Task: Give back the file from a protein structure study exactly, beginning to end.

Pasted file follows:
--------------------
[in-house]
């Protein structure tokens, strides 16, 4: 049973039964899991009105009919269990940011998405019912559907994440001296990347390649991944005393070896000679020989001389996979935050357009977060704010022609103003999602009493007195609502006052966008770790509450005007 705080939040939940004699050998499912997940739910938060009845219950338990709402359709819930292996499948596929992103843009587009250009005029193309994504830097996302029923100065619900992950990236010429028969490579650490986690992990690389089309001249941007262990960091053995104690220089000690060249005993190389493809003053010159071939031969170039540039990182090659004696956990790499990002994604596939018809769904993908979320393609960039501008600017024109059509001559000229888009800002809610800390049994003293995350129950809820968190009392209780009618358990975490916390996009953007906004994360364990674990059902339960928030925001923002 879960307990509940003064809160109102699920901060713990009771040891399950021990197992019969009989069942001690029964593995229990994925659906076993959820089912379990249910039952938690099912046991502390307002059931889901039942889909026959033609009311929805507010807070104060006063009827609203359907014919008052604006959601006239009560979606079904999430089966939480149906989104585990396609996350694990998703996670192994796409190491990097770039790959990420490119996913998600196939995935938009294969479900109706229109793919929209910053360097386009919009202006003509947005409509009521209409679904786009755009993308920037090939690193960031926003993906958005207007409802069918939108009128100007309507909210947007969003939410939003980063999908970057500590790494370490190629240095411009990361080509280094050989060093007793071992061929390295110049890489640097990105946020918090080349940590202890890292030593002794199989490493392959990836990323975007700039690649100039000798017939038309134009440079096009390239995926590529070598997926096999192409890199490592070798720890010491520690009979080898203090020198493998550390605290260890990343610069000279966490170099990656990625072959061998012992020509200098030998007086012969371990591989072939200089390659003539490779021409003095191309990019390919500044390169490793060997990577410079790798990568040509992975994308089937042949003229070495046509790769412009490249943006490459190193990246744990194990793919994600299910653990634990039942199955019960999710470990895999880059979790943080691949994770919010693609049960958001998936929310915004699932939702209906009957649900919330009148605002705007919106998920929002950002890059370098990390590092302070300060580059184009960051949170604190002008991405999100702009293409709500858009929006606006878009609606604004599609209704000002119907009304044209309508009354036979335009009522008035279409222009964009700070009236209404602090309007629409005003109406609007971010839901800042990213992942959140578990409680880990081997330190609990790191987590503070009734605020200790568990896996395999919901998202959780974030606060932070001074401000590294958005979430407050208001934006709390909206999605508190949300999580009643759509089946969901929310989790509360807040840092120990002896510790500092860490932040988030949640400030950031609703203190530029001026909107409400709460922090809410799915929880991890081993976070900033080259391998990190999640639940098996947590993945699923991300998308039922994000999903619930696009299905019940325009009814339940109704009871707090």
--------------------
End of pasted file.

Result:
[in-house]
């Protein structure tokens, strides 16, 4: 049973039964899991009105009919269990940011998405019912559907994440001296990347390649991944005393070896000679020989001389996979935050357009977060704010022609103003999602009493007195609502006052966008770790509450005007 705080939040939940004699050998499912997940739910938060009845219950338990709402359709819930292996499948596929992103843009587009250009005029193309994504830097996302029923100065619900992950990236010429028969490579650490986690992990690389089309001249941007262990960091053995104690220089000690060249005993190389493809003053010159071939031969170039540039990182090659004696956990790499990002994604596939018809769904993908979320393609960039501008600017024109059509001559000229888009800002809610800390049994003293995350129950809820968190009392209780009618358990975490916390996009953007906004994360364990674990059902339960928030925001923002 879960307990509940003064809160109102699920901060713990009771040891399950021990197992019969009989069942001690029964593995229990994925659906076993959820089912379990249910039952938690099912046991502390307002059931889901039942889909026959033609009311929805507010807070104060006063009827609203359907014919008052604006959601006239009560979606079904999430089966939480149906989104585990396609996350694990998703996670192994796409190491990097770039790959990420490119996913998600196939995935938009294969479900109706229109793919929209910053360097386009919009202006003509947005409509009521209409679904786009755009993308920037090939690193960031926003993906958005207007409802069918939108009128100007309507909210947007969003939410939003980063999908970057500590790494370490190629240095411009990361080509280094050989060093007793071992061929390295110049890489640097990105946020918090080349940590202890890292030593002794199989490493392959990836990323975007700039690649100039000798017939038309134009440079096009390239995926590529070598997926096999192409890199490592070798720890010491520690009979080898203090020198493998550390605290260890990343610069000279966490170099990656990625072959061998012992020509200098030998007086012969371990591989072939200089390659003539490779021409003095191309990019390919500044390169490793060997990577410079790798990568040509992975994308089937042949003229070495046509790769412009490249943006490459190193990246744990194990793919994600299910653990634990039942199955019960999710470990895999880059979790943080691949994770919010693609049960958001998936929310915004699932939702209906009957649900919330009148605002705007919106998920929002950002890059370098990390590092302070300060580059184009960051949170604190002008991405999100702009293409709500858009929006606006878009609606604004599609209704000002119907009304044209309508009354036979335009009522008035279409222009964009700070009236209404602090309007629409005003109406609007971010839901800042990213992942959140578990409680880990081997330190609990790191987590503070009734605020200790568990896996395999919901998202959780974030606060932070001074401000590294958005979430407050208001934006709390909206999605508190949300999580009643759509089946969901929310989790509360807040840092120990002896510790500092860490932040988030949640400030950031609703203190530029001026909107409400709460922090809410799915929880991890081993976070900033080259391998990190999640639940098996947590993945699923991300998308039922994000999903619930696009299905019940325009009814339940109704009871707090």